Let's divide the olfactory sense into two distinct categories: aroma and flavor. Aroma, or odor, is the olfactory sensation created by breathing. Strong aromas are present in roasted whole beans or freshly ground coffee, but the prepared beverage itself doesn't release many volatile compounds -- particularly espresso, where the crema acts like a lid. But when we drink coffee, its volatile compounds rapidly evolve in our mouth and travel quickly to the olfactory epithelium in the nasal cavity. Contradictory as it may seem, the sensation is stronger while exhaling.
Smell is not just about aroma. It is also how we experience complex flavors. Surprised? The nose is gateway to a plethora of distinct, natural flavors in coffee, with numbers and types varying by bean variety. Exactly how we experience flavor though smell is little understood. We do know that it involves our brain's attempts to compare the signals inherent in any particular odor to ones it has recorded in the past. That jasmine you smelled in your grandmother's backyard when you were ten? It created a file your brain can access today to recognize the presence of jasmine notes in your coffee.
So what delightful flavors might you smell in good coffee? Among the most prevalent are indeed jasmine, red fruit, berries, nuts, oranges, flowers, chocolate, caramel, and vanilla. The level at which each occurs varies by bean origin and blend composition. If your nose detects the likes of ash, soil, wood, or a rancid or chemical-like flavor, send that cup back. If you prepared it at home, go shopping for fresh beans, and clean your equipment.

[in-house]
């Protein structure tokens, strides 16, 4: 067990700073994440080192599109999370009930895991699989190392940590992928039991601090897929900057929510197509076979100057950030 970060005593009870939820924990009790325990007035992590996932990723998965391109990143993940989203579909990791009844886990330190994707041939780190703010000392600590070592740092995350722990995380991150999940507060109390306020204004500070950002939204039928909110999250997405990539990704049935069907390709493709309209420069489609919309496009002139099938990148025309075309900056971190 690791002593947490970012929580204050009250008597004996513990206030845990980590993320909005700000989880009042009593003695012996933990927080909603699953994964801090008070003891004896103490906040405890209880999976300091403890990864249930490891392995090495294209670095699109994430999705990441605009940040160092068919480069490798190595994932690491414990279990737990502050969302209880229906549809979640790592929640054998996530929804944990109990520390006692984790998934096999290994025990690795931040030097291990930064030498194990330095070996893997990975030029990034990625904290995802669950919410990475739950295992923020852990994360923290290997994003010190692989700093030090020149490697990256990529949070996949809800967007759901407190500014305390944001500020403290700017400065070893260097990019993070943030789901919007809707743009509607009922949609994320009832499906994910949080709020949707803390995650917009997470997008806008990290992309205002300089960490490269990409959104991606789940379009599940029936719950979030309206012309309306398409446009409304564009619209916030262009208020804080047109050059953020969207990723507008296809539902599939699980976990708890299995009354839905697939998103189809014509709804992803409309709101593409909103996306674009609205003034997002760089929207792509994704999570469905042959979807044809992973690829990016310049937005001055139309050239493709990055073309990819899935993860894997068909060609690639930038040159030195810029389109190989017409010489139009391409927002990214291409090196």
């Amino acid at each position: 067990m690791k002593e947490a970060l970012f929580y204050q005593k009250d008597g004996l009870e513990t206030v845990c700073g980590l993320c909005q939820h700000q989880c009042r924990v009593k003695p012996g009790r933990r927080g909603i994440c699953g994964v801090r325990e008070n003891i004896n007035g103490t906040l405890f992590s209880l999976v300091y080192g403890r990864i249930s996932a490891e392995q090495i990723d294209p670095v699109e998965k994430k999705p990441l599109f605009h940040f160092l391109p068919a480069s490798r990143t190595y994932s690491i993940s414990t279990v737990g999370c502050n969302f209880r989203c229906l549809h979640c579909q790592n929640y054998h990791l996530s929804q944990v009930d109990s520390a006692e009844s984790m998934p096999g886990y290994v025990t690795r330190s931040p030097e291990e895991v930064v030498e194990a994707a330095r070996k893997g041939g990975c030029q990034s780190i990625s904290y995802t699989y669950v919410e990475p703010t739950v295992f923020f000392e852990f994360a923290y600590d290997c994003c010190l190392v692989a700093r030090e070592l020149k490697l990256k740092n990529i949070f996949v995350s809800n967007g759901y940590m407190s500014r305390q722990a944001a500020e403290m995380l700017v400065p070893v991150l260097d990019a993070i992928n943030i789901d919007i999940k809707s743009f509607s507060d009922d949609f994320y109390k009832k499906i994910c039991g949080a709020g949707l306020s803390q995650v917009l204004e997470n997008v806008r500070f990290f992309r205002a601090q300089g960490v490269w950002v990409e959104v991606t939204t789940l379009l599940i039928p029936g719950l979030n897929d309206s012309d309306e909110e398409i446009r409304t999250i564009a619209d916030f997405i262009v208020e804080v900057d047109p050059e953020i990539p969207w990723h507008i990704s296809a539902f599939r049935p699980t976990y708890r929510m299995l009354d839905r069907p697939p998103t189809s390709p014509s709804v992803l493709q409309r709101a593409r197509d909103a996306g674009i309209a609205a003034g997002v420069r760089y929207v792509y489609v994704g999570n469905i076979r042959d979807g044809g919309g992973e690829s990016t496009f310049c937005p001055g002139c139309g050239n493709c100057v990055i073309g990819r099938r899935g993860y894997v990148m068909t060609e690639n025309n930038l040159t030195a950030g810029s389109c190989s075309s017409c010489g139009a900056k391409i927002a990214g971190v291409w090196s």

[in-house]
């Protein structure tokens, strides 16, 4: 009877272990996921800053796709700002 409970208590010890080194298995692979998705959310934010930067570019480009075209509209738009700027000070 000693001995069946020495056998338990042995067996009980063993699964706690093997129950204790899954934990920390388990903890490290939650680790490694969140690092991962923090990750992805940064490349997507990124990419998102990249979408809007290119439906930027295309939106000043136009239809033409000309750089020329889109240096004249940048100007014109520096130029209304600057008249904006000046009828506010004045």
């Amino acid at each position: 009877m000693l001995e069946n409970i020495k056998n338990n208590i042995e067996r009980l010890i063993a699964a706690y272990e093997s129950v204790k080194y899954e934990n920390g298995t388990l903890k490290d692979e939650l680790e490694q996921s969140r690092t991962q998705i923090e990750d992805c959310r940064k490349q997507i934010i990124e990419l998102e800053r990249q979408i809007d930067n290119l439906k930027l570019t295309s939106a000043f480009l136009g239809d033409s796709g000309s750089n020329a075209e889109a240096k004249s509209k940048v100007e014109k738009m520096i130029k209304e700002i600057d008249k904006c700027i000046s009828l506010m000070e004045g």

The roasting process imbues coffee with roasted or toasted notes, stronger in dark roast than in light. These are delightful, but once again, be afraid of the dark: too dark of a roast, caused by over-roasting, covers numerous desirable flavors present in any good bean.
Are you surprised that a discussion about coffee tasting puts the very sensation of taste dead last? Processing a mere 15 info bits per second, taste brings up the rear in our sensorial speed trials.
A common misperception is that taste recognizes complex flavors. As just explained, that is smell's job. In reality, our taste receptors, located on the tongue, pick up but four basic tastes: sweet, salty, bitter, and acidic. While certain regions of the tongue are more attuned to sensing one taste or another -- salt, for instance, by the center region -- all of our taste buds can perceive all four tastes.
This isn't to say taste doesn't matter. Our first genuinely deep, visceral feedback to coffee's taste comes when cup meets lip. As complex as coffee is, we react very strongly to the presence of these basic tastes, and most commonly state our coffee preferences, and dislikes, in terms of bitterness, acidity, and sweetness. Many of us, myself included, gravitate to an even balance of acidic and bitter, with a touch of natural sweetness. That helps explain the popularity of blends, which let you dial up or dial down characteristics inherent in different beans. Our way at illy is to mix a variety of natural and washed coffees, and then precisely calibrate the roast. As a rule of thumb, lighter roasts are more acidic, while dark roasts are more bitter.
Be a coffee rock star. Experience it with all five senses, and take your pleasure to entirely new places.
Image: Nickolay Khoroshkov/Shutterstock.